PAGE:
My point was that all the evidence points toward the shared origin of Indo-Aryan languages with all the other subfamilies of Indo-European. The overwhelming consensus is that all are descended from a common ancestor, and there’s a mountain of evidence behind it. That’s why I was a bit shocked that you seemed to be suggesting that the possibility of the connection being the result of areal features was even worth considering.

Hans-Georg Lundahl
Sep 9 2022
Not even nearly.

“all the evidence points toward”

A stick pointing straight in one direction usually points as straight into the opposite one.

“The overwhelming consensus”

is highly irrelevant to questions of truth.

The question isn’t : “is there little or lots of evidence which can be interpreted as common ancestor” but “how much of the evidence pointing to a common ancestor can equally be interpreted about areal features” - obviously “far” in the past (as far as beyond the earliest written records, and some) and in areas where certain languages neighbouring each other then are no longer there.

Both hypotheses involve speakers of a language ancestral to Greek neighbouring speakers of a language ancestral to Sanskrit : they differ on whether the language ancestral to Sanskrit and the one ancestral to Greek are the same or not.

Mr. Flibble
Sep 9 2022
How would you explain the plethora of shared core vocabulary and morphological features? The extent of the borrowing which would’ve taken place would’ve had to have been so immense that it effected even the most basic parts of the lexicon. Sure it’s possible, but from what information we have it is very unlikely. Furthermore, you’re singling out one subfamily among a multitude which all share the aforementioned vocabulary and ascribing the borrowing to have only gone one direction(at least that’s how I interpreted what you were saying), which seems like poor methodology when it comes to comparative linguistics.

Even in known sprachbunds comprised of languages from unrelated families the extent of lexical borrowing doesn’t reach the level to which your proposed scenario would require. In lue of direct evidence of such extensive borrowing, a healthy dose of Occam’s razor is warranted.

Hans-Georg Lundahl
Sep 9 2022
“the plethora of shared core vocabulary”

Feet are largely but not universally shared (noga is not a form of pedem / poda). Hands are nearly never shared (manus = mund = Ir. mun).

Noses, eyes and ears are shared - but heads aren’t.

Numerals one to ten, twenty, hundred are shared. How you combine numerals above ten, how you say thousand isn’t.

“The extent of the borrowing which would’ve taken place would’ve had to have been so immense that it effected even the most basic parts of the lexicon.”

In fact, English and Russian share as much vocabulary as Arabic and Farsi.

As some elementary vocabulary of Farsi is Arabic due to Islam, some of the shared parts of vocabulary in IE seem possible to account for as sacrificial terms. Hearts, livers and kidneys do play a role in augury.

As one of the more widely shared words is the one for wheel, this could have been borrowed along with the thing.

Horses, sheep, swine and oxen are more likely to be sacrificed than cereals, and are also more widely shared vocabulary.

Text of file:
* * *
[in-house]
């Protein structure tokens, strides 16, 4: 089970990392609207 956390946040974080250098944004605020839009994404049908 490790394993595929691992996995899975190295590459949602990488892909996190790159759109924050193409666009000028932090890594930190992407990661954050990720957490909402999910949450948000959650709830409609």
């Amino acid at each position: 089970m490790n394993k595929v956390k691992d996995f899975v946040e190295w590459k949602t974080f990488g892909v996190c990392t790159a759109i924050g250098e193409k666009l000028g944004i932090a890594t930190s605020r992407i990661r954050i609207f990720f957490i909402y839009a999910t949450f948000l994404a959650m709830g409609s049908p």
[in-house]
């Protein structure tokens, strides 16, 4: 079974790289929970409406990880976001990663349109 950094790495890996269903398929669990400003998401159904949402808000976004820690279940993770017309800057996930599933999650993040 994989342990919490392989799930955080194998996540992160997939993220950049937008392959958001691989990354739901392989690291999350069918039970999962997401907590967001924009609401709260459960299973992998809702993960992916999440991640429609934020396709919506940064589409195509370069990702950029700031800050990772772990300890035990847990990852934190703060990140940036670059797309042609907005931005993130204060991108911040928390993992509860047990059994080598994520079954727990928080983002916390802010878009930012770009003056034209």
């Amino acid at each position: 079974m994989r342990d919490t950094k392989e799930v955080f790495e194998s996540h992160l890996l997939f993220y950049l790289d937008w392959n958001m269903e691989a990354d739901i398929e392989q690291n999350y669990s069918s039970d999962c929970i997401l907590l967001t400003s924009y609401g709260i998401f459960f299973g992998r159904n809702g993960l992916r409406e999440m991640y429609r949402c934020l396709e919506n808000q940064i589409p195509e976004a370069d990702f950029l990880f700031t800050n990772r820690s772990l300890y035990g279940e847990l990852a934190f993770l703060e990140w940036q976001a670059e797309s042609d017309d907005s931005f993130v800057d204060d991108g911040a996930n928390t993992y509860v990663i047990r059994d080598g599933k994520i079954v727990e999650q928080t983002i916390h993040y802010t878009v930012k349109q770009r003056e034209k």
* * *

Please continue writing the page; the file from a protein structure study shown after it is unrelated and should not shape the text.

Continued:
“and morphological features”

Let me remind you that you find nearly all persons (five out of six forms) in Finnish, as to the present active forms (Latin, Greek, Lithuanian). Are you proposing Nostratic as well?

“Furthermore, you’re singling out one subfamily”

Never said that - took the pair Greek and Sanskrit as example valid as parallel for most other pairs of subfamilies.

“among a multitude which all share the aforementioned vocabulary”

They do certainly not share all of it.

Fish (English)
Piscis (Latin)
Iasc (Old Irish)

For father, you have pater families and you have atta families, and Germanic is divided, if you consider Gothic is an atta language. Plus Welsh Tad, Lithuanian Tevas, Slavic Otak / Otats seem even more odd.

“and ascribing the borrowing to have only gone one direction(at least that’s how I interpreted what you were saying),”

Again, I never said that either, how about telling me what words of mine you interpreted that way?

“which seems like poor methodology when it comes to comparative linguistics.”

Indeed it would have been.

“Even in known sprachbunds comprised of languages from unrelated families the extent of lexical borrowing doesn’t reach the level to which your proposed scenario would require.”

Exactly what level of lexical borrowing do you ascribe to my theory? Or scenario?

Are you reading into it the supposition you are yourself using for deriving all subgroups from one family with one vocabulary?

Because lexical similarity is very incomplete between subgroups, and I am not saying it was greater in a far off past.

Plus the known Sprachbunds are usually from historic times and each usually has literary forms and language cousins elsewhere.

Think more of how Romanian has fared, with no written Latin as high language, cut off from even Italian : it is far from mainly Romance in traditional vocabulary. Marius Sala in 1988 examined 2581 words which divide as follows:


71,66 % romanische Elemente, darunter

30,33 % lateinischen Erbwortschatz
22,12 % französische Entlehnungen
15,26 % lateinische Entlehnungen
3,95 % italienische Entlehnungen
24,68 % innersprachliche Wortbildungen

14,24 % slawische Elemente, darunter

9,18 % altslawische Entlehnungen
2,67 % bulgarische Entlehnungen
1,12 % russische Entlehnungen